Information on the 66% rule in Scotland:
- The 66% dissolution rule is standard across many parliaments. For many it is considered a high amount and is designed to provide stability. It is considered 'constitutionally safer' to have a two thirds requirement.
- The decision to create the two-thirds rule was taken at Westminster during the formation of the Scotland act, 1998. It was enacted by the then Labour Government and would not have been debated in the Scottish parliament as it was not yet reconvened.
Further information can be found in some of the debates during the passage of the Scotland Bill, in the House of Commons, but primarily, in a grouping of amendments on the issue of elections to the Scottish Parliament, in the House of Lords:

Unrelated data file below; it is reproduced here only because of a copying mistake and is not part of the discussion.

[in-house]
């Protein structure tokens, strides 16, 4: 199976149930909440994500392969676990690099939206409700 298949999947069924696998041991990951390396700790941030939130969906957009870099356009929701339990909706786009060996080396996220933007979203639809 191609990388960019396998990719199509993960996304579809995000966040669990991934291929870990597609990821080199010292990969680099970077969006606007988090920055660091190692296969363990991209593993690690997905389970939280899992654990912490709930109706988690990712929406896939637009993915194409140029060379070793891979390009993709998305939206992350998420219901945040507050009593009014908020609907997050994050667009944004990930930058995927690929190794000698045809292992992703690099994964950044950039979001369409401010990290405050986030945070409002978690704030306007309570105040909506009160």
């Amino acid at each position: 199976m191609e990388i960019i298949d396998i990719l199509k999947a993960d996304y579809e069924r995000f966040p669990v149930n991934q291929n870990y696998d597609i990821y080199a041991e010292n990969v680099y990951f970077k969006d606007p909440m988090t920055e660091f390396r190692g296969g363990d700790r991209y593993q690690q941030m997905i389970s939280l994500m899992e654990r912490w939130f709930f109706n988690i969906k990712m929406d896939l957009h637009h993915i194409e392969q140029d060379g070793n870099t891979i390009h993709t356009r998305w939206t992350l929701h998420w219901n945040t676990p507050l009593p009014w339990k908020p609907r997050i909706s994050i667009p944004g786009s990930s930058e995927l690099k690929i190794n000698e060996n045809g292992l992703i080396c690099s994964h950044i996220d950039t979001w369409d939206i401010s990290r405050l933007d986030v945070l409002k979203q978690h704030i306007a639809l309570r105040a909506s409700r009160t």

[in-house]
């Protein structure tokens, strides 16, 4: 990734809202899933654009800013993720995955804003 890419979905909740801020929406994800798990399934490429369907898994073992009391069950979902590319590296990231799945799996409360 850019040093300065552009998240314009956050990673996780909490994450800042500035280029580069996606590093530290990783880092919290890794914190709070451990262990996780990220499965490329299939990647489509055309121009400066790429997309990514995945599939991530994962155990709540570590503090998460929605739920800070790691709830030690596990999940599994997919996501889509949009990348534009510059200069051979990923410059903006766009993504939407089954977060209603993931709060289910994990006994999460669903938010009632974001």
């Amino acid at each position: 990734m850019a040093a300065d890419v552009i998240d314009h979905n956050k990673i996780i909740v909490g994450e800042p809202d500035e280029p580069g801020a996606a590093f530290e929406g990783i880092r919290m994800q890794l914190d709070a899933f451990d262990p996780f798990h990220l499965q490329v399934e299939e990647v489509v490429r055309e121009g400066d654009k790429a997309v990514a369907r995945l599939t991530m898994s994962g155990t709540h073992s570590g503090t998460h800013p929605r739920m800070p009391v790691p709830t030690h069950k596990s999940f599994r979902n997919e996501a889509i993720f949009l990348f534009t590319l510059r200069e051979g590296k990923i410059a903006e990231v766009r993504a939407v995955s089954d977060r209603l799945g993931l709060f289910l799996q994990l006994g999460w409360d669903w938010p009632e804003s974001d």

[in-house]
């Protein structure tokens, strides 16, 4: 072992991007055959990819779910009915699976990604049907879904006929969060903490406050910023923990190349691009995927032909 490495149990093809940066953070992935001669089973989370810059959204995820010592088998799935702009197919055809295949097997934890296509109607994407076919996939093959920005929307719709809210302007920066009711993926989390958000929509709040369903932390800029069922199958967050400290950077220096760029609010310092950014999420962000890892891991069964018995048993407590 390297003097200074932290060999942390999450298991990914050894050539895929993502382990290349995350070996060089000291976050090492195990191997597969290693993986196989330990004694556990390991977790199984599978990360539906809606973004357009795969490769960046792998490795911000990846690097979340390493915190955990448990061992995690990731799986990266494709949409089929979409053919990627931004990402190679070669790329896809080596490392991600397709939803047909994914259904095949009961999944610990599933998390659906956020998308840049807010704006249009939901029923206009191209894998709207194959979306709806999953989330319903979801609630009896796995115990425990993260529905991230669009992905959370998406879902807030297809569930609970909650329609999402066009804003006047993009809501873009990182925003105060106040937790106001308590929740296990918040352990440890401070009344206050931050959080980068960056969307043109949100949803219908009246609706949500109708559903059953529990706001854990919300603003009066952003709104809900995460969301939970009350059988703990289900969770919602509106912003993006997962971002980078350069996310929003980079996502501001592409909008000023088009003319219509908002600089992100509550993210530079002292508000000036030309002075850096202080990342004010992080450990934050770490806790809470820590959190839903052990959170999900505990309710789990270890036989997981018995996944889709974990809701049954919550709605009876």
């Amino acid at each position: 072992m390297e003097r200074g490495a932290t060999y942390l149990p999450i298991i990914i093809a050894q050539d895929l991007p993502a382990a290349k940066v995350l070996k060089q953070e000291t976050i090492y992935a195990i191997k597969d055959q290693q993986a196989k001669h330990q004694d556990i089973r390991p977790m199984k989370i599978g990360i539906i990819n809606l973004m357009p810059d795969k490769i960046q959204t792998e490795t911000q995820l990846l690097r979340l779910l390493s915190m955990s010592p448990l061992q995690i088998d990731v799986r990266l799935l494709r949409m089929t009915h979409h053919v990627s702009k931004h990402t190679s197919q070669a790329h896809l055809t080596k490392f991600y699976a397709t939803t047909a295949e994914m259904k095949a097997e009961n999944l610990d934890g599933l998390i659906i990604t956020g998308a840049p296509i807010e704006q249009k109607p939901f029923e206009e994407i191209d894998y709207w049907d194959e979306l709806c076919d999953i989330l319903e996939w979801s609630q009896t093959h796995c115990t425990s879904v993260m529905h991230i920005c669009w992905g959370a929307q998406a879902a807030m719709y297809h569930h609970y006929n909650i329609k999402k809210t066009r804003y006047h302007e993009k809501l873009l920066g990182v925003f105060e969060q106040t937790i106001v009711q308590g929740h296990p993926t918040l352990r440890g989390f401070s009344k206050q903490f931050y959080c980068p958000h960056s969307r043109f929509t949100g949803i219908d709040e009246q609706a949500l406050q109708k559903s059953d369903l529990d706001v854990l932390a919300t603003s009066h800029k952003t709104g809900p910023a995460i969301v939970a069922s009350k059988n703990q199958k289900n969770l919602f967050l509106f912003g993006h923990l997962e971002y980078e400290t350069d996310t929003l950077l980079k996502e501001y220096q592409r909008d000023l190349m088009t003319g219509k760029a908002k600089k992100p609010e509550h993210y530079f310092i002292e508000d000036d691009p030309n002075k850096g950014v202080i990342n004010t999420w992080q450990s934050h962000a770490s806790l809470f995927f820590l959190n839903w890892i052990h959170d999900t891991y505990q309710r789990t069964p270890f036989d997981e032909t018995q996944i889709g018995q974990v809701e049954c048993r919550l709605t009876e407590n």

Commons Committee Stage 28 January 1998 Col 460 http://www.publications.parliament.uk/pa/cm199798/cmhansrd/vo980128/debtext/80128-25.htm
Lords Committee Stage 8 July 1998 Col 1342 http://www.publications.parliament.uk/pa/ld199798/ldhansrd/vo980708/text/80708-03.htm#80708-03_head2
Lords Committee Stage 8 July 1998 Col 1351 http://www.publications.parliament.uk/pa/ld199798/ldhansrd/vo980708/text/80708-12.htm#80708-12_head0
Lords Committee Stage 8 July 1998 Col 1354 http://www.publications.parliament.uk/pa/ld199798/ldhansrd/vo980708/text/80708-27.htm, particularly the exchange between Lord Mackay of Drumadoon and Lord Steel of Aikwood
Lords Reporting Stage 22 October 1998 Col 1640 http://www.publications.parliament.uk/pa/ld199798/ldhansrd/vo981022/text/81022-21.htm, Lord Mackay of Ardbrecknish on amendment 32
1997 White Paper that preceded the Scotland Bill: http://www.scotland.gov.uk/government/devolution/scpa-00.asp - although the only mention there is this: 9.4 The Scottish Parliament may be dissolved before the 4 years is up with the agreement of at least two thirds of MSPs, or if the Parliament fails to agree on the appointment of a First Minister.